Feeds

Israeli ducted-fan robo sky-jeep in hover trials

Not a flying car, but perhaps a flying mule

Intelligent flash storage arrays

The Israeli designers of a radical flying jeep style vertical-takeoff-and-landing "fancraft" have announced long-belated flight tests. However, the trials of the pilotless "AirMule" have so far seen the aircraft tethered and restricted to just two feet off the ground.

The AirMule in initial hover testing. Credit: Urban Aero

Surly bonds of Earth still in place for now.

"Fancraft" technology - so referred to by its developers to distinguish their creations from hovercraft, which can't actually fly - involves the use of a long-touted basic idea: that of ducted fans, essentially enclosed helicopter rotor discs.

It was once thought that ducted-fan aircraft would soon become widespread, perhaps acting as military air-jeeps able to flit about easily in urban areas or other restricted terrain found tricky by helicopters. In the event it was found that small thrust discs mean very low efficiency, leading to aircraft with unacceptably poor fuel endurance and payload even in the context of helicopters. Secondly, many decades ago when most of the tests took place, the ducted-fan machines were almost impossible to control.

Engineers at Urban Aeronautics of Israel believe they've cracked the second snag, however. Their fan ducts feature venetian-blind style arrays of tilting slats, allowing air flow to be redirected without any need to tilt the thrust disc as a normal rotorcraft must. Thus the designers believe that one of their fancraft will be able to hover accurately even in strong, gusty winds while remaining entirely stable and level.

Combining the proprietary slats with modern fly-by-wire automated controls, the Urban Aero boffins contend that their machines will not only be easy to fly, but actually able to fly themselves. The initial AirMule is a crewless design. (This may be a case of necessity being mother to invention, though, as Urban Aero lack major backing and unmanned aircraft are seen as cheaper and quicker to develop than manned ones.)

A turbine-powered, unmanned AirMule prototype was assembled last year, and Urban Aero execs told the Reg at last summer's Paris Airshow that flight tests could be expected "within two months".

In the event that expectation wasn't met, but the AirMule - according to an Urban Aero release no doubt erroneously dated next Friday - has now completed the "first phase of flight testing".

Intelligent flash storage arrays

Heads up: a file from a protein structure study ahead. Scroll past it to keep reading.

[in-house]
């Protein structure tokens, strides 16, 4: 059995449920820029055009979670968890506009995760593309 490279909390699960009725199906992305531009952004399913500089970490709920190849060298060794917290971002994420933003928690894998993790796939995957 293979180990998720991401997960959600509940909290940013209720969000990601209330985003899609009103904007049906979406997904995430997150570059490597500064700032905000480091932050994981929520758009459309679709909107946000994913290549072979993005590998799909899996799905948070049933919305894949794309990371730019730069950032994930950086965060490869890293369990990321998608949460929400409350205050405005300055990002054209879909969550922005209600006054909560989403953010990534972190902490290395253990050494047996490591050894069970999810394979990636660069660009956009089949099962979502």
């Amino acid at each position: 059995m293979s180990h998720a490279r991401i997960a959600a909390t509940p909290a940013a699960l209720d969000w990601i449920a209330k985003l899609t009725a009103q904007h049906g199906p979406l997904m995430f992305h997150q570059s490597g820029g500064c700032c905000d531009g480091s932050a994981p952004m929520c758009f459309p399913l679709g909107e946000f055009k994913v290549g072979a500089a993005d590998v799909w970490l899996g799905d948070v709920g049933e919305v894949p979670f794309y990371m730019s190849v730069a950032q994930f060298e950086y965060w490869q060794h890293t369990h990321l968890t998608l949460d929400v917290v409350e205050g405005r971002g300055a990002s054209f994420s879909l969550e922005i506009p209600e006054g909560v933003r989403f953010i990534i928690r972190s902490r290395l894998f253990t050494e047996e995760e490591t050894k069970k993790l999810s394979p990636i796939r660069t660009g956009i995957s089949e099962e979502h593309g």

More from The Register

next story
MARS NEEDS WOMEN, claims NASA pseudo 'naut: They eat less
'Some might find this idea offensive' boffin admits
LOHAN crash lands on CNN
Overflies Die Welt en route to lively US news vid
Comet Siding Spring revealed as flying molehill
Hiding from this space pimple isn't going to do humanity's reputation any good
Experts brand LOHAN's squeaky-clean box
Phytosanitary treatment renders Vulture 2 crate fit for export
No sail: NASA spikes Sunjammer
'Solar sail' demonstrator project binned
Carry On Cosmonaut: Willful Child is a poor taste Star Trek parody
Cringeworthy, crude and crass jokes abound in Steven Erikson’s sci-fi debut
Origins of SEXUAL INTERCOURSE fished out of SCOTTISH LAKE
Fossil find proves it first happened 385 million years ago
Human spacecraft dodge COMET CHUNKS pelting off Mars
Odyssey orbiter yet to report, though - comet's trailing trash poses new threat
prev story

Whitepapers

Cloud and hybrid-cloud data protection for VMware
Learn how quick and easy it is to configure backups and perform restores for VMware environments.
A strategic approach to identity relationship management
ForgeRock commissioned Forrester to evaluate companies’ IAM practices and requirements when it comes to customer-facing scenarios versus employee-facing ones.
High Performance for All
While HPC is not new, it has traditionally been seen as a specialist area – is it now geared up to meet more mainstream requirements?
Three 1TB solid state scorchers up for grabs
Big SSDs can be expensive but think big and think free because you could be the lucky winner of one of three 1TB Samsung SSD 840 EVO drives that we’re giving away worth over £300 apiece.
Security for virtualized datacentres
Legacy security solutions are inefficient due to the architectural differences between physical and virtual environments.